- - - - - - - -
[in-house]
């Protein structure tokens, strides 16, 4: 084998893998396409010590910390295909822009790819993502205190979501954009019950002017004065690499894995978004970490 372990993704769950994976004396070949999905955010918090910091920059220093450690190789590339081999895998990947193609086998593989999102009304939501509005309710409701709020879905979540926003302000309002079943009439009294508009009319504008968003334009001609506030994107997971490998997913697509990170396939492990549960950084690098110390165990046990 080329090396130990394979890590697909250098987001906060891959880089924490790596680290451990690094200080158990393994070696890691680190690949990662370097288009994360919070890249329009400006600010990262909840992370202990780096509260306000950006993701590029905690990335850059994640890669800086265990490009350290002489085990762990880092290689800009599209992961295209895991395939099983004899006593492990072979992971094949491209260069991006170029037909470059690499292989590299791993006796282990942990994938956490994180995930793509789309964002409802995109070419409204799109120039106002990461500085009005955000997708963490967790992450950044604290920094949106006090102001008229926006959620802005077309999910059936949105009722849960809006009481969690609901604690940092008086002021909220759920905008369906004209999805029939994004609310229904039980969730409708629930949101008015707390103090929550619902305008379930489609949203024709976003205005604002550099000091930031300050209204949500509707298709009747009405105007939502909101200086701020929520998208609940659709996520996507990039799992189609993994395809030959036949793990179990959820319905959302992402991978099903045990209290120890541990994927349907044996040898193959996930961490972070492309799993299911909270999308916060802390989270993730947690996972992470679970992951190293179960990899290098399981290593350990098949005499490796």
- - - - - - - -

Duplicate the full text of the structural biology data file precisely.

[in-house]
């Protein structure tokens, strides 16, 4: 084998893998396409010590910390295909822009790819993502205190979501954009019950002017004065690499894995978004970490 372990993704769950994976004396070949999905955010918090910091920059220093450690190789590339081999895998990947193609086998593989999102009304939501509005309710409701709020879905979540926003302000309002079943009439009294508009009319504008968003334009001609506030994107997971490998997913697509990170396939492990549960950084690098110390165990046990 080329090396130990394979890590697909250098987001906060891959880089924490790596680290451990690094200080158990393994070696890691680190690949990662370097288009994360919070890249329009400006600010990262909840992370202990780096509260306000950006993701590029905690990335850059994640890669800086265990490009350290002489085990762990880092290689800009599209992961295209895991395939099983004899006593492990072979992971094949491209260069991006170029037909470059690499292989590299791993006796282990942990994938956490994180995930793509789309964002409802995109070419409204799109120039106002990461500085009005955000997708963490967790992450950044604290920094949106006090102001008229926006959620802005077309999910059936949105009722849960809006009481969690609901604690940092008086002021909220759920905008369906004209999805029939994004609310229904039980969730409708629930949101008015707390103090929550619902305008379930489609949203024709976003205005604002550099000091930031300050209204949500509707298709009747009405105007939502909101200086701020929520998208609940659709996520996507990039799992189609993994395809030959036949793990179990959820319905959302992402991978099903045990209290120890541990994927349907044996040898193959996930961490972070492309799993299911909270999308916060802390989270993730947690996972992470679970992951190293179960990899290098399981290593350990098949005499490796």